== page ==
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The second-meal phenomenon is associated with enhanced muscle glycogen storage in humans

Lookup NU author(s): Dr Ana Jovanovic, Dr Balasubramanian Ravikumar, Professor Roy Taylor



The rise in blood glucose after lunch is less if breakfast has been eaten. The metabolic basis of this second-meal phenomenon remains uncertain. We hypothesized that storage of ingested glucose as glycogen could be responsible during the post-meal suppression of plasma NEFAs (non-esterified fatty acids; 'free' fatty acids). In the present study we determined the metabolic basis of the second-meal phenomenon. Healthy subjects were studied on two separate days, with breakfast and without breakfast in a random order. We studied metabolic changes after a standardized test lunch labelled with 3 g of C-13-labelled (99%) glucose. Changes in post-prandial muscle glycogen storage were measured using C-13 magnetic resonance spectroscopy. The rise in plasma glucose after lunch was significantly less if breakfast had been taken (0.9 +/- 0.3 compared with 3.2 +/- 0.3 mmol/l, with and without breakfast respectively; P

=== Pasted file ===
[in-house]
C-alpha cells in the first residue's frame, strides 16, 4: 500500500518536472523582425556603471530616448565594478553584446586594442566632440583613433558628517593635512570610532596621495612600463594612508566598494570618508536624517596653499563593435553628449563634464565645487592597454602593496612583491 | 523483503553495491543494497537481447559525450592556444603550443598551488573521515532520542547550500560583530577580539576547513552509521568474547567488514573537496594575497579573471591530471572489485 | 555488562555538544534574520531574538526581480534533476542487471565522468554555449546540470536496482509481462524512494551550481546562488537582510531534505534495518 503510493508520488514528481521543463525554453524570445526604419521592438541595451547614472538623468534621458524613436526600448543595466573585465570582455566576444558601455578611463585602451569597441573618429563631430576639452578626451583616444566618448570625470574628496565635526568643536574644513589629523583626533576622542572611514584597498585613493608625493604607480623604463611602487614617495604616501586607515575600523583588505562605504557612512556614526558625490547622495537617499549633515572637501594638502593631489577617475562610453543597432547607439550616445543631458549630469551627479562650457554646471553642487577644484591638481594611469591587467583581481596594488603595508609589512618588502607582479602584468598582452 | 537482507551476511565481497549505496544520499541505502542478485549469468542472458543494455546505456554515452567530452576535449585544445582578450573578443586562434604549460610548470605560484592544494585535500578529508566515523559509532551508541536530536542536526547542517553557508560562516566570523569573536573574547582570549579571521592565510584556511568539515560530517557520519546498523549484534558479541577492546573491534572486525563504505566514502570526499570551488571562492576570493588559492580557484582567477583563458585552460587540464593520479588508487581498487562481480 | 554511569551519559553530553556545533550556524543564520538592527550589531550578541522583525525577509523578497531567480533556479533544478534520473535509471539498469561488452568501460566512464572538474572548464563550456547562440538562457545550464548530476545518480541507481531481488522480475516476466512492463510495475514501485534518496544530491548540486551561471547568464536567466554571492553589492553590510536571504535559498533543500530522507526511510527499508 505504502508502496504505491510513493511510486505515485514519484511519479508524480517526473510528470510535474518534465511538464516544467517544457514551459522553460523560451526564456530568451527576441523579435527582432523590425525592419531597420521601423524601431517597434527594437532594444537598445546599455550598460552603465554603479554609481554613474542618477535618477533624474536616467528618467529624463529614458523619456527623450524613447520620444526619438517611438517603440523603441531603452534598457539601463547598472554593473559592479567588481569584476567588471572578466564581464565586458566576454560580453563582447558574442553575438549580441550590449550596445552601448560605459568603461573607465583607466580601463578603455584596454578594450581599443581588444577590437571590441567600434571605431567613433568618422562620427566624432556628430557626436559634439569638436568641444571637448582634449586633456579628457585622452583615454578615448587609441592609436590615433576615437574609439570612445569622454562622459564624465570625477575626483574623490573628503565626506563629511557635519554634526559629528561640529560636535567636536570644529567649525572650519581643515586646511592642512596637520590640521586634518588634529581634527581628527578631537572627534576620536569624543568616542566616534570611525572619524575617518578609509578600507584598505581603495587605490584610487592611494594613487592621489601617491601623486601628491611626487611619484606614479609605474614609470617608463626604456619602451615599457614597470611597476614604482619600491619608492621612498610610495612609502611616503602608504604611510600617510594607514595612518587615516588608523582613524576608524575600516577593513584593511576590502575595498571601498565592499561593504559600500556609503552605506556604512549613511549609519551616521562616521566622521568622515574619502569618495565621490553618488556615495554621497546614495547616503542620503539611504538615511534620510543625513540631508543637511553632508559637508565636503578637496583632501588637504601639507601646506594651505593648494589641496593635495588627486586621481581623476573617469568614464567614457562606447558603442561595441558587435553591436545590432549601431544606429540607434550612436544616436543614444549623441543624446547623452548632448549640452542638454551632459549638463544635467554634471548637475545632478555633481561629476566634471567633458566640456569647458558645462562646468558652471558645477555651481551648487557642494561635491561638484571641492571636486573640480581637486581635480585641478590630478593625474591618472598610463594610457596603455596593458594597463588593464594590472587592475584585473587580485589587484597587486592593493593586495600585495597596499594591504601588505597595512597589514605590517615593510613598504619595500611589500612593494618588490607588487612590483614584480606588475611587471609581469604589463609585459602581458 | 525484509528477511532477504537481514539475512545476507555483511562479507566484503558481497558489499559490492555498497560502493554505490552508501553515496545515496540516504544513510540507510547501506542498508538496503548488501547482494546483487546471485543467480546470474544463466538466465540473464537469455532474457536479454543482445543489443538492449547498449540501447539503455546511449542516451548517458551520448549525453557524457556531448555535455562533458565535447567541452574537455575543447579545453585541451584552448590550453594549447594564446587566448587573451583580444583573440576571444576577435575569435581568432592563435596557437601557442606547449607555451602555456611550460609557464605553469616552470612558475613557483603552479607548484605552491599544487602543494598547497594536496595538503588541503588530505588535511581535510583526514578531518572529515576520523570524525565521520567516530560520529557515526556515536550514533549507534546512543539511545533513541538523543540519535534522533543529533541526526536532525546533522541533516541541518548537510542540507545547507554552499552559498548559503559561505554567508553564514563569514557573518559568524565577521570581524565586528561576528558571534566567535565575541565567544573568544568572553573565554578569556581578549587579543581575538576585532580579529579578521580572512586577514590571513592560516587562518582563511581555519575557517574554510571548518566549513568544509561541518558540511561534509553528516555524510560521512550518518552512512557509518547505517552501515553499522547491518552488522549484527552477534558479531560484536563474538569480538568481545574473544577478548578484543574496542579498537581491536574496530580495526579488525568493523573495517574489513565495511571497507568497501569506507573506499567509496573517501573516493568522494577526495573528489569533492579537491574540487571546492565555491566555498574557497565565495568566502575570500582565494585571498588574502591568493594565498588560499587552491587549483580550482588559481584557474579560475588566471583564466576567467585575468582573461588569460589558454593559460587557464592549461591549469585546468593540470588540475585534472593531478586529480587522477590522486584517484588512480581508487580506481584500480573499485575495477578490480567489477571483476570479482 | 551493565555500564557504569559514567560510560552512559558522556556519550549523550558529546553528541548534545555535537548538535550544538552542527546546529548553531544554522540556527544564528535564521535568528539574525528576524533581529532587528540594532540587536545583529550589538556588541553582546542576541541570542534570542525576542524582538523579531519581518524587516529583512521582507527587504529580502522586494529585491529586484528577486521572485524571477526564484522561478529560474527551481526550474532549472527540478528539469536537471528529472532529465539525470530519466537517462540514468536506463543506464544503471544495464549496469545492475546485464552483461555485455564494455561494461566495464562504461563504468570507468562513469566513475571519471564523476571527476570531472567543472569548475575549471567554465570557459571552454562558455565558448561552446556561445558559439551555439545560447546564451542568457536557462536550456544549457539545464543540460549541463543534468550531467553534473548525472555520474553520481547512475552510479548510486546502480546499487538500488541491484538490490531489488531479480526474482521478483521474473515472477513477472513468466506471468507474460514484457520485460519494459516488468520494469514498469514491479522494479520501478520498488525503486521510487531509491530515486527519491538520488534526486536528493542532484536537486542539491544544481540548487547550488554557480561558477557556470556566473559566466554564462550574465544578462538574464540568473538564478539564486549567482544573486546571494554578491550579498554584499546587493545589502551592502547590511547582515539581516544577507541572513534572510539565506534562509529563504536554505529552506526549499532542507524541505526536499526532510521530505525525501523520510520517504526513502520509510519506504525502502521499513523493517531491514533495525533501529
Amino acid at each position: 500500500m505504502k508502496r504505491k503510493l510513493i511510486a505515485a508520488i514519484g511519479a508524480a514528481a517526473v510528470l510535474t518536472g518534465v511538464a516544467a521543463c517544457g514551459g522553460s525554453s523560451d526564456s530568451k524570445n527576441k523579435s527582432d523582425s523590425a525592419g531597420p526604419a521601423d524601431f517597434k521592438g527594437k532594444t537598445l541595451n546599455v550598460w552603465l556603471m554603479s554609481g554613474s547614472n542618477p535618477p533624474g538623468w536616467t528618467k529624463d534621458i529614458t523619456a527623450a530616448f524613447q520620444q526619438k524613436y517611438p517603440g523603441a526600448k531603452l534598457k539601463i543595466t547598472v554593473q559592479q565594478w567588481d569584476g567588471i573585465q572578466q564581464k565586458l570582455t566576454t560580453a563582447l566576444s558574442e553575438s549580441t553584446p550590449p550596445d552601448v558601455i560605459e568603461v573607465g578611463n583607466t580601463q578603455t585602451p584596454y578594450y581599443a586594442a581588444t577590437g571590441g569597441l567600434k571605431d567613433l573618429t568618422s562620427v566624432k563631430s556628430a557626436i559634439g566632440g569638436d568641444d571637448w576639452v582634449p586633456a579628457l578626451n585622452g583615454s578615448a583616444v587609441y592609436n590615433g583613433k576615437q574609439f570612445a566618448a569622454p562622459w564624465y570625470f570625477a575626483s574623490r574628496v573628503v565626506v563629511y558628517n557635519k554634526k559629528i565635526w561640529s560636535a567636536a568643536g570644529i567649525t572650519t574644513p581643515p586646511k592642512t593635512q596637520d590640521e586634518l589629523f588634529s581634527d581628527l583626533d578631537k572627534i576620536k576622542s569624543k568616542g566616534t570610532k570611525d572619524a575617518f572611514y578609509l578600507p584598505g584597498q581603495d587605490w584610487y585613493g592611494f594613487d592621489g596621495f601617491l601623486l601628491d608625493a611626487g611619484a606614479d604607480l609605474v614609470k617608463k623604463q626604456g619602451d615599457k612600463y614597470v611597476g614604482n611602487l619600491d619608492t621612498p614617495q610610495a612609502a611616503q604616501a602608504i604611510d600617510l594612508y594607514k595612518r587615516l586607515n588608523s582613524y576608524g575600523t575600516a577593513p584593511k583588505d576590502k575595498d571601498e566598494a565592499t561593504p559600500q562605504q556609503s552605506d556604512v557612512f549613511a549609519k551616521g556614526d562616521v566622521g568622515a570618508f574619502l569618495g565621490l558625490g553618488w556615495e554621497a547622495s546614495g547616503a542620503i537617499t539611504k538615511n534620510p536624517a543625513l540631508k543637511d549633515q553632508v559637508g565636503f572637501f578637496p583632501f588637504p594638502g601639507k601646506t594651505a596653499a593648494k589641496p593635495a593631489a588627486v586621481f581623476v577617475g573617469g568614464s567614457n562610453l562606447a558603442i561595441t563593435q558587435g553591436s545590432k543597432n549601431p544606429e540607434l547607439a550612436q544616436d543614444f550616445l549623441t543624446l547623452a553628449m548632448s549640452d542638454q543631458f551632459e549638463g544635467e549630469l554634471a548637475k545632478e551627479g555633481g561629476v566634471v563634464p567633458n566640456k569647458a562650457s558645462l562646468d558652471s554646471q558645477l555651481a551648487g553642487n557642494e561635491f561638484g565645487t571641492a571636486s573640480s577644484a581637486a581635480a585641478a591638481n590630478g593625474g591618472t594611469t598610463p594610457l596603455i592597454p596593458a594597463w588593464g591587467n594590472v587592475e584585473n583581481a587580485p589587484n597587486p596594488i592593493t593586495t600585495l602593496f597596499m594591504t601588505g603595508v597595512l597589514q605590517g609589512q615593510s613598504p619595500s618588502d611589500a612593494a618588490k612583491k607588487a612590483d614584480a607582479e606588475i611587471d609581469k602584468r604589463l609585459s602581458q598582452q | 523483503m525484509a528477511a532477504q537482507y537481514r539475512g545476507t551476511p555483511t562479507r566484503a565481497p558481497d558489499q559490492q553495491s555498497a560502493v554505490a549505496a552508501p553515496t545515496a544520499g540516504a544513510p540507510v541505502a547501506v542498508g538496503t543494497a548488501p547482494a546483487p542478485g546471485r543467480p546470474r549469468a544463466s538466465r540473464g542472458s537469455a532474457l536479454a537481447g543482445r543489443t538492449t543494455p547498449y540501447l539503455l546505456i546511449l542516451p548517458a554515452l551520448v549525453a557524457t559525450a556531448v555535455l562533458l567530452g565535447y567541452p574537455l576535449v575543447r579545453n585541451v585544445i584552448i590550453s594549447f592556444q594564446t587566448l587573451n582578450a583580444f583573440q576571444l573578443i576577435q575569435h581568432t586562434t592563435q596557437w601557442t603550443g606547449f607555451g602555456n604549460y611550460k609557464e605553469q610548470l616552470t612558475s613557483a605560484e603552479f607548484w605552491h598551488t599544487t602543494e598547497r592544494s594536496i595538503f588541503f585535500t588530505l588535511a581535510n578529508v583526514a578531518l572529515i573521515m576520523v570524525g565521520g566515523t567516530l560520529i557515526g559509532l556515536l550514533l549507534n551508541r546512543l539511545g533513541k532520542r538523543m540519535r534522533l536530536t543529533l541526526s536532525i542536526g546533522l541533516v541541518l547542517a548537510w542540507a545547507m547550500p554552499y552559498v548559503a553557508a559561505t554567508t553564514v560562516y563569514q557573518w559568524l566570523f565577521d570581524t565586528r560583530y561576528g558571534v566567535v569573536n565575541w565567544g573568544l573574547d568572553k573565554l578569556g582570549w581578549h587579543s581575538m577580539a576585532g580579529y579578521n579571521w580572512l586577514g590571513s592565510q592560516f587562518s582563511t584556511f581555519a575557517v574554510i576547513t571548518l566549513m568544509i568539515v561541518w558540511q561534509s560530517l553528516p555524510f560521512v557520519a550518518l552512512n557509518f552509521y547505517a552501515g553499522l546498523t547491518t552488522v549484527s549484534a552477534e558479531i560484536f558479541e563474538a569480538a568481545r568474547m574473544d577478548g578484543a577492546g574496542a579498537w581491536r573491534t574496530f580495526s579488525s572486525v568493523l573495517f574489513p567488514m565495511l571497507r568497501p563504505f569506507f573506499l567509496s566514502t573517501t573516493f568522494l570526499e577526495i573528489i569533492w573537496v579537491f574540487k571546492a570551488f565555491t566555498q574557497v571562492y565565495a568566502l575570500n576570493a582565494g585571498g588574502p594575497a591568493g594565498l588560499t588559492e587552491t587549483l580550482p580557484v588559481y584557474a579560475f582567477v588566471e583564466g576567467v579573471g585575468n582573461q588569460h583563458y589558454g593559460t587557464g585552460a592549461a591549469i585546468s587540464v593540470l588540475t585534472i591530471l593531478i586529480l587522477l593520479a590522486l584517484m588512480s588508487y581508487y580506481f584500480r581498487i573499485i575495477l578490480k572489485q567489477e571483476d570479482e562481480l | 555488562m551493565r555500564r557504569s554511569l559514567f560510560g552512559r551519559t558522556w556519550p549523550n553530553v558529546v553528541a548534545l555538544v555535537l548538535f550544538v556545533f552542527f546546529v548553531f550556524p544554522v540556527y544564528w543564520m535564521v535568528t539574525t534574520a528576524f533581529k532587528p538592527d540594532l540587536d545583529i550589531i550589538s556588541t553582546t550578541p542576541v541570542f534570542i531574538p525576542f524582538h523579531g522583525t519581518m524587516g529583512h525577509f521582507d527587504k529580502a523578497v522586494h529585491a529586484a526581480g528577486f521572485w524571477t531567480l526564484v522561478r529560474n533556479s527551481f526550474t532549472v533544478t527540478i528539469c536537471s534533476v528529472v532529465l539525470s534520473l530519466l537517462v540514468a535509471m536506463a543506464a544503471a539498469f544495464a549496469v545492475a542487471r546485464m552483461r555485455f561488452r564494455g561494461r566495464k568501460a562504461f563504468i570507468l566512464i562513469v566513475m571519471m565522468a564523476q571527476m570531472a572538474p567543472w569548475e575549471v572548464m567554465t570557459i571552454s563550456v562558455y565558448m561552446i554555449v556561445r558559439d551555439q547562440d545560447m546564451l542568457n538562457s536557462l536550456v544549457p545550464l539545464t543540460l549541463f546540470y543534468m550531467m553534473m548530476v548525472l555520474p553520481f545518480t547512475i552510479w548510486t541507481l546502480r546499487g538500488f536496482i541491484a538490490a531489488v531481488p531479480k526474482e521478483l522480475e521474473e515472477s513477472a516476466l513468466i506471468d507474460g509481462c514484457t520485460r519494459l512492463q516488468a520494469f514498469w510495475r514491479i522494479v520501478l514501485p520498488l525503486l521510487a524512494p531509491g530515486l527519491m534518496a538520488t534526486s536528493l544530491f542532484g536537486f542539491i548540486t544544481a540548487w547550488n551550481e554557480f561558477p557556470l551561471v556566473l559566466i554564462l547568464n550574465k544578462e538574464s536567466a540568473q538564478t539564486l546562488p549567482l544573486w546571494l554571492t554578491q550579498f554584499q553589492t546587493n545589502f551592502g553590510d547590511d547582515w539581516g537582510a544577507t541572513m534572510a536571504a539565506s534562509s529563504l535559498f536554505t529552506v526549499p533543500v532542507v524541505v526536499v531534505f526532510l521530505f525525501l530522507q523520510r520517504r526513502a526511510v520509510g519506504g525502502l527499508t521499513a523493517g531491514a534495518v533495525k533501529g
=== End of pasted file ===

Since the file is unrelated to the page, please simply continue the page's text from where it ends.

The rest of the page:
Publication metadata

Author(s): Jovanovic A, Leverton E, Solanky B, Ravikumar B, Snaar JEM, Morris PG, Taylor R

Publication type: Article

Publication status: Published

Journal: Clinical Science

Year: 2009

Volume: 117

Issue: 3

Pages: 119-127

Date deposited: 15/12/2009

ISSN (print): 0143-5221

ISSN (electronic): 1470-8736

Publisher: Portland Press Ltd.


DOI: 10.1042/CS20080542


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Funder referenceFunder name
GR073561Wellcome Trust UK